At 10up we don’t just use open source software - we are deeply embedded in its philosophies and believe in our responsibility to actively support the foundation on which we build. We do this by way of contributing to existing projects and open sourcing our own.
This guide is written with groups releasing smaller-scale open source software in mind. The majority of our open source projects are narrowly-focused extensions to existing ecosystems, such as WordPress plugins or front-end components, and this set of best practices reflects that. There are a lot of lessons learned from managing large projects such as WordPress itself that influence our approach, but we recognize that (much like in client project management) different projects come with different needs and no single set of tools or methodologies can be universally applied.
Much of the web as we know it is built on top of open source software, some with the backing of companies, some subsisting on volunteer effort and other donations, and most somewhere in between. Think about the things we might commonly use when building and serving a website (this list does not constitute endorsements or preferences): NGINX, OpenSSL, MariaDB, PHP, WordPress, Node, React, VVV, Firefox, VS Code, Git. It’s hard to imagine today’s web without those technologies, and every single one of them is open source software.
Open source software is software where the source code is openly available so that you can use and modify it. (See the open source definition at the OSI). The common usage of “open source” doesn’t just refer to the availability of the source code but also the ethos and values associated with community ownership, collaboration, and permissive copyleft licensing.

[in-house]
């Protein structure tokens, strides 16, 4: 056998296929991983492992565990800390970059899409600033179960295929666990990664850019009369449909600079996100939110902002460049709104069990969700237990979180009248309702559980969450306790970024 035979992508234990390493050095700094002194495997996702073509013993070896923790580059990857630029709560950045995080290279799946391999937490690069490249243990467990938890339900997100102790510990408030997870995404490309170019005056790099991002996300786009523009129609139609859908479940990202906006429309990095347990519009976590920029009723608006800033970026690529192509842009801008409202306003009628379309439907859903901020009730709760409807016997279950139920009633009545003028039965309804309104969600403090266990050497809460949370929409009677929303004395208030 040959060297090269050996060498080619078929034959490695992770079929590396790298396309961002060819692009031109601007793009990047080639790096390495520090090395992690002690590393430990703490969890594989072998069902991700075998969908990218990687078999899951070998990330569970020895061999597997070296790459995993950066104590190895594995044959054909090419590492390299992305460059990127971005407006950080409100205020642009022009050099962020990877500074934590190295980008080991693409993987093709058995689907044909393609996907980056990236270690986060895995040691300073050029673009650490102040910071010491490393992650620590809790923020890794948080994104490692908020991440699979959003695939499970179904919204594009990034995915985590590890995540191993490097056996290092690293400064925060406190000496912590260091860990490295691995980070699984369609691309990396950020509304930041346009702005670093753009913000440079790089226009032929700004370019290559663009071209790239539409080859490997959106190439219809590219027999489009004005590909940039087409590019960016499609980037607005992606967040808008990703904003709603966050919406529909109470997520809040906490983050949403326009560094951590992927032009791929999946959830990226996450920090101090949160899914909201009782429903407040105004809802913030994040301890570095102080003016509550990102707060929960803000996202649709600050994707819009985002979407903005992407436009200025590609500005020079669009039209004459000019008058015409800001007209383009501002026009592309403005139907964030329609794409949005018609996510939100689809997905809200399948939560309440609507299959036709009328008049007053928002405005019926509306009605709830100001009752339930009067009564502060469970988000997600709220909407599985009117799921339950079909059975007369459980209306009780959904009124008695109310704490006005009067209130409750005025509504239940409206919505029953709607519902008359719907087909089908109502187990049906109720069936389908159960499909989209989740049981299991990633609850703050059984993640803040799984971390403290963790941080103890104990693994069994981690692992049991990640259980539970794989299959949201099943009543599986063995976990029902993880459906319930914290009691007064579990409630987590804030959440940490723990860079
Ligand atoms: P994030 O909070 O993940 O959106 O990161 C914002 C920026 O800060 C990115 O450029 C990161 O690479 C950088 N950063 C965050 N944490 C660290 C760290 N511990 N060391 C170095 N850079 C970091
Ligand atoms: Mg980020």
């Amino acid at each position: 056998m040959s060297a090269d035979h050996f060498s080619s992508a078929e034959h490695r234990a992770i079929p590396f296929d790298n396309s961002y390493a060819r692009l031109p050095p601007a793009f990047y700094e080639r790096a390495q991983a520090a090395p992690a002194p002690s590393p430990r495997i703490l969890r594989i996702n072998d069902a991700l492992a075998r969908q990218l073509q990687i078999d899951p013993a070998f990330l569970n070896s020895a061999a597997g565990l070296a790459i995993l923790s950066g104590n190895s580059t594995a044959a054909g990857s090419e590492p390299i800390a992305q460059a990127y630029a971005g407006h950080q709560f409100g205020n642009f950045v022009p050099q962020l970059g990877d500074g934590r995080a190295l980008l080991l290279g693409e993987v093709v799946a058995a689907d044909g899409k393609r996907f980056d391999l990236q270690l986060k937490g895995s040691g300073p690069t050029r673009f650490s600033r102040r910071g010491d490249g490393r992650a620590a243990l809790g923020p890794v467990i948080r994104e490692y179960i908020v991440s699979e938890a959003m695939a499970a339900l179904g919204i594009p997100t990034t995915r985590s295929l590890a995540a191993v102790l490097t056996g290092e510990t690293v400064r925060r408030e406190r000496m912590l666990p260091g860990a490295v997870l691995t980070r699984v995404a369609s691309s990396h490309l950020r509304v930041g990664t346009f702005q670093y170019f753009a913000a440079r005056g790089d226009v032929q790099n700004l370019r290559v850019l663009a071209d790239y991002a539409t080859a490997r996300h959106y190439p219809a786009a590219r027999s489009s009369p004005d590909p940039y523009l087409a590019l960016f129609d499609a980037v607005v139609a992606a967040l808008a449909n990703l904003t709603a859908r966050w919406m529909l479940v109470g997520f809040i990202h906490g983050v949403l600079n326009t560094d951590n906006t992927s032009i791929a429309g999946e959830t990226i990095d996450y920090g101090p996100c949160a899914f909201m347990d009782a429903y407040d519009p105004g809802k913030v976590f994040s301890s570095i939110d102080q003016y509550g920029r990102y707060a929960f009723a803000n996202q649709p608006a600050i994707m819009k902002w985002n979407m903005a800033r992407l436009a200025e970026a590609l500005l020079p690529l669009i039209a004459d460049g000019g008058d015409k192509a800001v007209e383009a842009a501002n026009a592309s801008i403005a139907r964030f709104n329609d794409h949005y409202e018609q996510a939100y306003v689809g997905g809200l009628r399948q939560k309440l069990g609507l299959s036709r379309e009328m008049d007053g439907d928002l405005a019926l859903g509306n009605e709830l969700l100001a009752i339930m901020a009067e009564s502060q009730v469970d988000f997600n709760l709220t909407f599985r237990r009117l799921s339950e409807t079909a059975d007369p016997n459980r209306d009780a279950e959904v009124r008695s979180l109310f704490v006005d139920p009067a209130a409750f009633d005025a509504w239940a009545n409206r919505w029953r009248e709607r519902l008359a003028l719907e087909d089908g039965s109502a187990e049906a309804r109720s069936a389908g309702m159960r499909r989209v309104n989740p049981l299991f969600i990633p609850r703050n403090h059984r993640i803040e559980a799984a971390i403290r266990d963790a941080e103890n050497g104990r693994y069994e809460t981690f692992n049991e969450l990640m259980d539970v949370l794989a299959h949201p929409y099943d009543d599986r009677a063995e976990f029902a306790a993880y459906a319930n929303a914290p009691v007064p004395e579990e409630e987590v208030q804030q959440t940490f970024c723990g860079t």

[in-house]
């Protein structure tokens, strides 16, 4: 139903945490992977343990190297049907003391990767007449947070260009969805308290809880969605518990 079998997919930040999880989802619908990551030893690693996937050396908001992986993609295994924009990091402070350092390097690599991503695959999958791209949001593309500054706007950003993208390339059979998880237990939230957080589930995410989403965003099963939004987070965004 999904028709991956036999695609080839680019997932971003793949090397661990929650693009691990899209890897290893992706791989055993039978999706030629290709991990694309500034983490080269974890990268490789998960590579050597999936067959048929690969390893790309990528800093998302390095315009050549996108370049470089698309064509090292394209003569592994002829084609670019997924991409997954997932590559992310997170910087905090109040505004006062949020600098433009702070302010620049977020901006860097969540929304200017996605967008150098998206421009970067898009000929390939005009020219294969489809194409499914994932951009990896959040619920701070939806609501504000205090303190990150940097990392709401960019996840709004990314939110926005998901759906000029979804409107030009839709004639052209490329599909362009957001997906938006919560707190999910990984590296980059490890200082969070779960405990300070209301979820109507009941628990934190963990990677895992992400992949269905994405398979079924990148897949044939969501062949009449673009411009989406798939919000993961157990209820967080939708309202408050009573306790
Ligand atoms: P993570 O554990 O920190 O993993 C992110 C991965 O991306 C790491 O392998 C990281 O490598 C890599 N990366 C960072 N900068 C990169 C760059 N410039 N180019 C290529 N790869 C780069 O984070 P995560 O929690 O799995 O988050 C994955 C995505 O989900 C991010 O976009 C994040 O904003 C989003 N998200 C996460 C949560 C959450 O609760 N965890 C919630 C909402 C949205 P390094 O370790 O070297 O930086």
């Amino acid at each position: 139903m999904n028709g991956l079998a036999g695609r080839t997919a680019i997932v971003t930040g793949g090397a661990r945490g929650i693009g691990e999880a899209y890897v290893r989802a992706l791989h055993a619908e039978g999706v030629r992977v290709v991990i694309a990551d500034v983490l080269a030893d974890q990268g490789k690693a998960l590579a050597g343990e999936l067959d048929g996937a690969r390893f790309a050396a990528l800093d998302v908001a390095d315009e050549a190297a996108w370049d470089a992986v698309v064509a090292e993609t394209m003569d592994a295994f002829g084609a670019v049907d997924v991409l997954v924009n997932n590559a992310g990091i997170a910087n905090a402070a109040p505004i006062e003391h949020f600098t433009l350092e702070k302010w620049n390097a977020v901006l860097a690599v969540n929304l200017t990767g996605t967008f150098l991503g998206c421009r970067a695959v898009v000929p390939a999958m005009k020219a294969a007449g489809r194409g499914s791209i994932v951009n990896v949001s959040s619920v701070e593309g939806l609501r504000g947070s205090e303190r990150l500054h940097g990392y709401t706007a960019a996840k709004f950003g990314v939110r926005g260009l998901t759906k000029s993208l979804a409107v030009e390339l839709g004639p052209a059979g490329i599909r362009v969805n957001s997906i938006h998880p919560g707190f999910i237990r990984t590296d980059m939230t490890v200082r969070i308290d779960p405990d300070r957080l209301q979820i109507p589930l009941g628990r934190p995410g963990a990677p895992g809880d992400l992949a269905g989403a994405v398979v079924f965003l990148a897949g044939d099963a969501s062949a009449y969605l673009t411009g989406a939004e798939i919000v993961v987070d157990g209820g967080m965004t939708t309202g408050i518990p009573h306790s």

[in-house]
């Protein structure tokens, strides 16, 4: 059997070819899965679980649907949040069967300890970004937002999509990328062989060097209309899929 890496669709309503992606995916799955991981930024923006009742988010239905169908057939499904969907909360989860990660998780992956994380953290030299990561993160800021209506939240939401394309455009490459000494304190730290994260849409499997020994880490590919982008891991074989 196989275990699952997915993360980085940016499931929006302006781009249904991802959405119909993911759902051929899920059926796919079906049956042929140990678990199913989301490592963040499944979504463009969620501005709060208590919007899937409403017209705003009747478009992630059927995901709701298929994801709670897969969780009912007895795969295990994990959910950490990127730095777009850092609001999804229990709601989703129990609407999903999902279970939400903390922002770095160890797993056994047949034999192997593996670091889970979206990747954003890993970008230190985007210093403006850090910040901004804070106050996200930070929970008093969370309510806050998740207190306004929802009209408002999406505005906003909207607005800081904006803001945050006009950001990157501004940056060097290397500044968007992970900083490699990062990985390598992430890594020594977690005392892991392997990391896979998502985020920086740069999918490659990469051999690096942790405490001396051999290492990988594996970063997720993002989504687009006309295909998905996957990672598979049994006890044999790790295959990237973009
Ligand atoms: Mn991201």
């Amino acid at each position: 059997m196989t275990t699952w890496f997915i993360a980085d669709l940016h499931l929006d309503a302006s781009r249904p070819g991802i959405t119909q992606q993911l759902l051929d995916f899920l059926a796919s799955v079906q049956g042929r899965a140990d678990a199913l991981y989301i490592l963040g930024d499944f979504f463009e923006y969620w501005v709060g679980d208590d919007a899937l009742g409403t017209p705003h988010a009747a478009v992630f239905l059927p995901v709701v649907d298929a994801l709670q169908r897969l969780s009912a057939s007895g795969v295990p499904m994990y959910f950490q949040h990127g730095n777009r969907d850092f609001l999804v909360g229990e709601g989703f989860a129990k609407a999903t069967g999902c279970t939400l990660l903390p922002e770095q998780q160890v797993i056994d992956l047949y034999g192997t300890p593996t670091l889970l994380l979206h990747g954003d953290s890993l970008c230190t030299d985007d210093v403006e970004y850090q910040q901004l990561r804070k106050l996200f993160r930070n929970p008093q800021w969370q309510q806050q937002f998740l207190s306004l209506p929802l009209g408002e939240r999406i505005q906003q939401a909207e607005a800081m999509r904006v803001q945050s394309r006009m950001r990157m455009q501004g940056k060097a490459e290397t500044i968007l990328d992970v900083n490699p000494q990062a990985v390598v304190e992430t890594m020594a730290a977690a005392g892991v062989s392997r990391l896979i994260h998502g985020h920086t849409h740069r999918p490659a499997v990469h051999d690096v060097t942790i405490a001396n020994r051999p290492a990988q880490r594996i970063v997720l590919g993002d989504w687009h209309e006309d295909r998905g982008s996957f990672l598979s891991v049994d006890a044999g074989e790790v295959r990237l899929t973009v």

As developers, we benefit by not being required to pay license fees for many of the tools and projects that enable us to make a living, so it’s important that we consider ourselves not just to be users but also active and engaged stewards. Open source software typically involves communities as a part of the open source ethos, but that doesn’t mean you have to immerse yourself in making changes to the software itself to be a supporter - sponsorship and contribution to software projects and their respective communities can come in many forms. In the PHP community, that could be sponsoring and speaking at conferences. In the WordPress world, that could be participating in WordCamps or releasing themes and plugins. In the Node universe, that could be opening a GitHub issue or releasing a package.
The short answer is that you can think of investment in open source as being a part of marketing and recruiting. It’s important not just because contributing gets you external visibility, but rather because of what that visibility truly represents: deep knowledge of the software you use, a commitment to making sure it stays viable and useful, effective asynchronous communication and project management especially for remote companies, and a declaration of your values as a company.
Potential clients feel confident that you know what you’re doing and can guide them through initial builds and beyond; current clients benefit from awareness of coming changes. Prospective employees have multiple points of entry and potential personal connections as members of an open source community; colleagues benefit from knowledge sharing and the chance to hone their skills through participation in open source.
Pushing some code up to GitHub and calling it a day may qualify as open source, but at the heart of this guide is the open process associated with effective open source stewardship. This is everything from being mindful about licensing to defining maintenance procedures to proactive communication with all participants. Please see the Maintenance Process section for more on how to approach open source software with an open process.
Please review our Contributing guidelines for details on the process for submitting pull requests to this guide.